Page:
Slighted: Indians Got Low Percentage of Mortgages
American Indians were extended mortgages in less than half their proportion of the population during 2012, federal government numbers show.
Indians received 26,292 mortgages in 2012, the most recent year Home Mortgage Disclosure Act (HMDA) data cover. That was just 40% of their share of the country’s population, according to HMDA data sorted by ComplianceTech, an Arlington, Virginia, fair lending software and HMDA analysis firm. (The 2013 HMDA numbers are not due to be released until this fall by the Federal Financial Institutions Examination Council, a unit of the Federal Reserve and other agencies.)
Only African Americans fared worse than Indians, achieving just a 36% share of their proportion in the populations.
Native Hawaiians did a lot better. Hawaiians and other Pacific Islanders (natives of Guam and American Samoa) got nearly as many mortgages as Indians in 2012, 25,610. But since there are many fewer Native Hawaiians than American Indians, their ratio was 188% of their proportion of the population, a better percentage than any other minority group, according to a report ComplianceTech managing director Maurice Jourdain-Earl presented to a diversity conference last year.
ComplianceTech’s Lending Disparity Profile for 2012 (generated by its HMDA software product LendingPatterns) shows Native Americans (American Indians and Alaska Natives) were denied a total of 28.77% of the time in 2012, second only to blacks, at 32.3%. They suffered loan “fallout,” meaning their loan applications were incomplete or withdrawn, 18.62% of the time. Loans apps actually funded came to 52.61%, again second lowest only to blacks.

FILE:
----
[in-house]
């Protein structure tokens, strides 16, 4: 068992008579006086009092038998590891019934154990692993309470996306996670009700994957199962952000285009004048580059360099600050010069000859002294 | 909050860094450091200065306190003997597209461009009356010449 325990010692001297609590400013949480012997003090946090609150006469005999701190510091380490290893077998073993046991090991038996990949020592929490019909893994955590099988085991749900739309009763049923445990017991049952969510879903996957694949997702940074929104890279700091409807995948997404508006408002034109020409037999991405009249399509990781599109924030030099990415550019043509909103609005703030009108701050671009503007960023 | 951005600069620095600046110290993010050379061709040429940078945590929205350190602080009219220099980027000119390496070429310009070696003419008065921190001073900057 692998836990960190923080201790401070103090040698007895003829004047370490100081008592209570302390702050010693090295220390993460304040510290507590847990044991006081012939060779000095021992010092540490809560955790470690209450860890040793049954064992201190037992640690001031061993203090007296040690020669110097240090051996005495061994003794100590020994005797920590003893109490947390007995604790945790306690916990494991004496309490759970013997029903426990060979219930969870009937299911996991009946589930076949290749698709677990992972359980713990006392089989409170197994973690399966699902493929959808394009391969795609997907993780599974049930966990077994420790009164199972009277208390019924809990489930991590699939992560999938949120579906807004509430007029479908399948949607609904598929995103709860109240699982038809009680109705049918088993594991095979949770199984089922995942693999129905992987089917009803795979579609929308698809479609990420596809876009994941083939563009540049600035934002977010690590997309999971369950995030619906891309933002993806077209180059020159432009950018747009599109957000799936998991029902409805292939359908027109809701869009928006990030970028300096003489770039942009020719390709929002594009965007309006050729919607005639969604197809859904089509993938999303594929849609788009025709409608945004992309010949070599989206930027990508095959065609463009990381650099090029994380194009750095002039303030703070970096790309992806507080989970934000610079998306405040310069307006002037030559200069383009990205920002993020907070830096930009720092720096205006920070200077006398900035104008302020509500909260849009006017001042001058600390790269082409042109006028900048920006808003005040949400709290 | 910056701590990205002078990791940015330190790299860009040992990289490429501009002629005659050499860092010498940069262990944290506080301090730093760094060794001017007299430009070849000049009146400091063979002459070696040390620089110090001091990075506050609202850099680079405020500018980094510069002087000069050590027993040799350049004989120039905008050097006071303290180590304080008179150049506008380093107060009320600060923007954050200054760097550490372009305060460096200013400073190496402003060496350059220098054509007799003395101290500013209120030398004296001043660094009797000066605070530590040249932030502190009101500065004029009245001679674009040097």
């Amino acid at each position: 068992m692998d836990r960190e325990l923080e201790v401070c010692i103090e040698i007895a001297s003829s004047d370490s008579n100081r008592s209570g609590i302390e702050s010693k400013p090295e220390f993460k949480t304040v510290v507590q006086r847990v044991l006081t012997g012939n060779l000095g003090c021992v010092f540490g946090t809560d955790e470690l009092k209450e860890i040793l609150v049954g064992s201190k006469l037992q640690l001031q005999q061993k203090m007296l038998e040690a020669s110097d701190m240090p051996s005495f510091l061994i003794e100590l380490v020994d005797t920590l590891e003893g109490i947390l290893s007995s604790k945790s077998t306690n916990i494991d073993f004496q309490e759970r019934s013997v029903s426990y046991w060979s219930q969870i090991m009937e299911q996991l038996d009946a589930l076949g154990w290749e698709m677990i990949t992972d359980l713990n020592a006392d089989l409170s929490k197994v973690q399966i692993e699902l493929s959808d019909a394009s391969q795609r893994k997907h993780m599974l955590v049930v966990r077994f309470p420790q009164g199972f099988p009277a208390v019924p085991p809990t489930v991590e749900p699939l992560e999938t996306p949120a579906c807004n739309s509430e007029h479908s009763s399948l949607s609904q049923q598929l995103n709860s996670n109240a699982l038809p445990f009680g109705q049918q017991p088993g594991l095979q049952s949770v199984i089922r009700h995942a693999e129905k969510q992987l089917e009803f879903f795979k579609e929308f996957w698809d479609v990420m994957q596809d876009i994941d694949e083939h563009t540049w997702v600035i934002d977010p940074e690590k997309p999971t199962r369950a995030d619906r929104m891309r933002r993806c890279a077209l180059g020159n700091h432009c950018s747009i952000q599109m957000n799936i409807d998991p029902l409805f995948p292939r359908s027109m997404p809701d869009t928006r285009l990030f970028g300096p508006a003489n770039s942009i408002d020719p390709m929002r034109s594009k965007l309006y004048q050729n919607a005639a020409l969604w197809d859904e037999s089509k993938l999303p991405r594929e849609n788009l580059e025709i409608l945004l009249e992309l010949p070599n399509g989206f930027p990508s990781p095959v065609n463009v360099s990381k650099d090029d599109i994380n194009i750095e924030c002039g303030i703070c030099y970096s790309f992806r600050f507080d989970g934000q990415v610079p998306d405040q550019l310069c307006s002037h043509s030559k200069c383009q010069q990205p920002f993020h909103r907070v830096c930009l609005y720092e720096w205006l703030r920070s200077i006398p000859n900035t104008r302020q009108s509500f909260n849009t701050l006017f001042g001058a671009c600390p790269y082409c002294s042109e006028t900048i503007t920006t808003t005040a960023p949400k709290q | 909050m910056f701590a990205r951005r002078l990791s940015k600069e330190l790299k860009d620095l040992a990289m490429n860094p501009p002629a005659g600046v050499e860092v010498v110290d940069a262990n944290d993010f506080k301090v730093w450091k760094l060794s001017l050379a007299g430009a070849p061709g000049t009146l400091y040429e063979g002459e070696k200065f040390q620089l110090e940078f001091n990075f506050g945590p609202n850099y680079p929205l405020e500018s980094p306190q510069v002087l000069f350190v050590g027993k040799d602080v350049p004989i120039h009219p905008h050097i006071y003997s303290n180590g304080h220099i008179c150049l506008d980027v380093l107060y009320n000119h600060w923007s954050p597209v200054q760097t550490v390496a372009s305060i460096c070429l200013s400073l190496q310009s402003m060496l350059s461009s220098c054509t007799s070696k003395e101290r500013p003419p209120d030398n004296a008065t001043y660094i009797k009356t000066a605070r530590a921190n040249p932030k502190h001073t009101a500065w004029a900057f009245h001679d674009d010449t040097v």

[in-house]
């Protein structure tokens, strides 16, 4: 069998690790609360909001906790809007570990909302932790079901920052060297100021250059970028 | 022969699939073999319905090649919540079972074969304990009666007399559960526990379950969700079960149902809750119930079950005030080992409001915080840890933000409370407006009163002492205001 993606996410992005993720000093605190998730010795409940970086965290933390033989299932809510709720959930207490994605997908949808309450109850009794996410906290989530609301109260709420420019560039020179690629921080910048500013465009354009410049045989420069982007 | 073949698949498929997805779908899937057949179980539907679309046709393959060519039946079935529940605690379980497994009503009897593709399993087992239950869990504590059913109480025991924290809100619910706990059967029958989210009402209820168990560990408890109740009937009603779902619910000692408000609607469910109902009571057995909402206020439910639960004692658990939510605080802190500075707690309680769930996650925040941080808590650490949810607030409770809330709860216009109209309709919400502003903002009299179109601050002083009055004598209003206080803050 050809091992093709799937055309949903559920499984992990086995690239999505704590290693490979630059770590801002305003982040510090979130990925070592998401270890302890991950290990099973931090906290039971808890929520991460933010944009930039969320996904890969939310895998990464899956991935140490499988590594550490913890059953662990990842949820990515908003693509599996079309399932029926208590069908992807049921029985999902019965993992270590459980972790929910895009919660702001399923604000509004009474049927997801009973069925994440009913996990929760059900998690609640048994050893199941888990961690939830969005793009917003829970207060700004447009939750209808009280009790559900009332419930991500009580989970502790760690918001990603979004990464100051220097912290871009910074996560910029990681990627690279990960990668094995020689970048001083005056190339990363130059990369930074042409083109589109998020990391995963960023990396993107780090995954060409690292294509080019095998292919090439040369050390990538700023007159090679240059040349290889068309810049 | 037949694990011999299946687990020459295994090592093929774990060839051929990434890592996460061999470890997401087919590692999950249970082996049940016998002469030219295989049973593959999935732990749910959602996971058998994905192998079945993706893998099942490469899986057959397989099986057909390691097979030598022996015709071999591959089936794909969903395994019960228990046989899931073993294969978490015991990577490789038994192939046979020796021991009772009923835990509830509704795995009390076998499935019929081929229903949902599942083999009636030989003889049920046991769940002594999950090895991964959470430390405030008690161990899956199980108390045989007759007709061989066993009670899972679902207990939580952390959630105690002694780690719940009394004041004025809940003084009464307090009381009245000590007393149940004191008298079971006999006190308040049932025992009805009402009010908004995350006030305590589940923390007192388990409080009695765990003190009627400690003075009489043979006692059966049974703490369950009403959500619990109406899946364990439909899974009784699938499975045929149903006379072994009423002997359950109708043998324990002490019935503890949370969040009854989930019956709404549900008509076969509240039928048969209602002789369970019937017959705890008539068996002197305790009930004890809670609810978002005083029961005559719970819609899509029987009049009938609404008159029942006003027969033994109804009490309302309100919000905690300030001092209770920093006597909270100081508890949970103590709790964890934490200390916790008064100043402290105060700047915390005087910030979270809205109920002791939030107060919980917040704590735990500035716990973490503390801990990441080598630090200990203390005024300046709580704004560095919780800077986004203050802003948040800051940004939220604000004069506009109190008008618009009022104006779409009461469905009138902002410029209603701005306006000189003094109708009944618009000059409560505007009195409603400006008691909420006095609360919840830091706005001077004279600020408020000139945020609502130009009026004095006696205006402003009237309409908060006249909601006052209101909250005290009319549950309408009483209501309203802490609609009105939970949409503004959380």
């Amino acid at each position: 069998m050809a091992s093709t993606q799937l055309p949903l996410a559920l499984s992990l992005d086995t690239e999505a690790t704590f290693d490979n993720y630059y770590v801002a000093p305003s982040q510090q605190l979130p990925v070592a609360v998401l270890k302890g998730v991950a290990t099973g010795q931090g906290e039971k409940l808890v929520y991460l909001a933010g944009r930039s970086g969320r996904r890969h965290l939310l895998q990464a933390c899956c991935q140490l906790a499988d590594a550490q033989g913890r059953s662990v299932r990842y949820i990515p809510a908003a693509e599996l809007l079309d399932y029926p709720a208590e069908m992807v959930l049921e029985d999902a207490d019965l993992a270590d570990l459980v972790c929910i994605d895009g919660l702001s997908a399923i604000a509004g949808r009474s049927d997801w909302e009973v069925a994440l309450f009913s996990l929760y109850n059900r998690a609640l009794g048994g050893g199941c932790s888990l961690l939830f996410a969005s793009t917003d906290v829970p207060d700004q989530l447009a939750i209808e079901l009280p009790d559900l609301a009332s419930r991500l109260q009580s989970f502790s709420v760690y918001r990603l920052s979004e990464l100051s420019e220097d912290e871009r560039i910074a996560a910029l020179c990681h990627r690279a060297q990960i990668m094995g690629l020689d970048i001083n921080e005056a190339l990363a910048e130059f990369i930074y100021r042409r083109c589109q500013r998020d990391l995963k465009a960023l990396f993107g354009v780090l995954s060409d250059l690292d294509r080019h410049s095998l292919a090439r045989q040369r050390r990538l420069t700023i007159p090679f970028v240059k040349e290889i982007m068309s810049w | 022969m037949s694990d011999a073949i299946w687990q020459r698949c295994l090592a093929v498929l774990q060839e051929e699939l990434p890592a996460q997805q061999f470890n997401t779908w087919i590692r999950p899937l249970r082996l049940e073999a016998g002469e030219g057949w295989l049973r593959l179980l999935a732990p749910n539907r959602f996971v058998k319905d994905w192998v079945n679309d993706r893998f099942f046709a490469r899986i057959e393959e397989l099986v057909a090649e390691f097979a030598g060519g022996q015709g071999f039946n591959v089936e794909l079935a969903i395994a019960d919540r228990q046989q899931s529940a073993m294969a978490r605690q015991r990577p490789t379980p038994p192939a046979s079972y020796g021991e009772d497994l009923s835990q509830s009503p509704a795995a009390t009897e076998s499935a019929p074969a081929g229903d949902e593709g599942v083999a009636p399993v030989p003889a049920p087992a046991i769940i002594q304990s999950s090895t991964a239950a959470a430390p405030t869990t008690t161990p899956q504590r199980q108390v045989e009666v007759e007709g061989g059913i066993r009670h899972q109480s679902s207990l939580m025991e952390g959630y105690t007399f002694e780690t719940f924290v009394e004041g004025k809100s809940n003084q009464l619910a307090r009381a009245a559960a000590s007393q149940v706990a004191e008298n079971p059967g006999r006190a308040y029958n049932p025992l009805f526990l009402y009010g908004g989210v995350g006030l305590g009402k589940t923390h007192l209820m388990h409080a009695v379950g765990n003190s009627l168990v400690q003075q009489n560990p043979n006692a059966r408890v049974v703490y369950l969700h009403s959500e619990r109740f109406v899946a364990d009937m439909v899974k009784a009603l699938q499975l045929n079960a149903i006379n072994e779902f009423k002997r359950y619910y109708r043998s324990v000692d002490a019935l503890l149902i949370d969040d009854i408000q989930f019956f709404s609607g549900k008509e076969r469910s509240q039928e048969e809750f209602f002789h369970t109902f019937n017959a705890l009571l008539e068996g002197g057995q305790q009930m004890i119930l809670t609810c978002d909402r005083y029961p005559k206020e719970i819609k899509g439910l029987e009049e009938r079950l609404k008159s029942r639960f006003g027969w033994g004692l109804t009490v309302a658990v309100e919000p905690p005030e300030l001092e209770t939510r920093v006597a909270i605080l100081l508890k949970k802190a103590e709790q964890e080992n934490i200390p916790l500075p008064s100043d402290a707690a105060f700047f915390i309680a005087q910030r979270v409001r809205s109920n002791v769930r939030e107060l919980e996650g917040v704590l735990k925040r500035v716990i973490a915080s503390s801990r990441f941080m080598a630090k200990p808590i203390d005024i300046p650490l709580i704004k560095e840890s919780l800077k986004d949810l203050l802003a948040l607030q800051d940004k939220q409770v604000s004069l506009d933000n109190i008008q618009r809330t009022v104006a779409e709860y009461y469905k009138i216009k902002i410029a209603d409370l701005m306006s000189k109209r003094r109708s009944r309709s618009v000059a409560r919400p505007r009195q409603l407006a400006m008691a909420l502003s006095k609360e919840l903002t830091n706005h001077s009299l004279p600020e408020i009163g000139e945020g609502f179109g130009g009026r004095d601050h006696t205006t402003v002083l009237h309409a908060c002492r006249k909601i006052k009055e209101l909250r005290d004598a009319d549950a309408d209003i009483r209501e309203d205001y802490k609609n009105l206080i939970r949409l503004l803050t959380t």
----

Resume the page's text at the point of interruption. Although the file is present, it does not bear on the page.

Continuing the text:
Sami Jo Difuntorum, chairwoman of the National American Indian Housing Council, commented that while according to 2012 HDMA statistical data, American Indians experienced a mortgage denial rate of 25.5% for new home purchases, “it is worth noting this number decreased from 26% in 2011. However, the percentage is high compared to most other populations.”
Difuntorum, also executive director of the Siletz (Oregon) Tribal Housing Department, said “Clients often lack credit, good and bad. Many have never used credit cards or financing for purchases such as automobiles, furniture, and clothing. In instances where negative credit exists it can be for many reasons including high poverty rates in some rural areas. Predatory lenders are also a factor that contributes to negative credit scores.”
By the numbers, Native Americans put in 54,709 applications for home loans in 2012. The number funded came to 26,292, there were 14,379 denials, and 9,307 experienced fallout.
Native Hawaiians did better, with 58.15% (25,610) of 49,627 apps funded. Native Hawaiians saw 9,695 denials and 8,379 loans in fallout.
Combining the Native American and Native Hawaiian categories shows more than 100,000 applications for mortgages made in 2012, of which nearly 52,000 were funded. There is no breakout available on how many Natives got mortgages on reservations.
The Federal Reserve itself puts out a report on HMDA results each year, but its usefulness to analysis of Native mortgages is limited because on several tables Native people are included in the “other” category.
The tables that do include Native people show that denials decreased for 2012 from 2011 for both Native Americans and Native Hawaiians in the category of “conventional” mortgages (these include Freddie Mac/Fannie Mae and “jumbo” mortgages). Denials dropped for both home purchase and refinancing categories, as Difuntorum noted.
In the “nonconventional” category (meaning mortgages insured by the Federal Housing Administration and the Department of Veterans Affairs), denials in both Native categories increased for home purchases, but declined in refinancings.
The Fed report showed declines in higher-priced lending for both Native categories. That category means loans with interest rates 1.5% over the average loan percentage. Indians got higher-priced loans in 8.04% of convention loan purchases, a slight decrease from 2011, but the highest of all minorities. (The federal government considers Hispanics an ethnicity rather than a race.) Higher-priced loans are much less frequent for Hawaiians in this category, at 1.74% of loans.
In conventional refinancings, Indians got more higher-priced loans (2.56%) than Hawaiians (.9%) but fewer than blacks (2.86%).
On the nonconventional side, Hawaiians had more higher-priced loans (2.66%) than Indians (2.35%) on home purchases, and fewer than Indians in the refinancings category.
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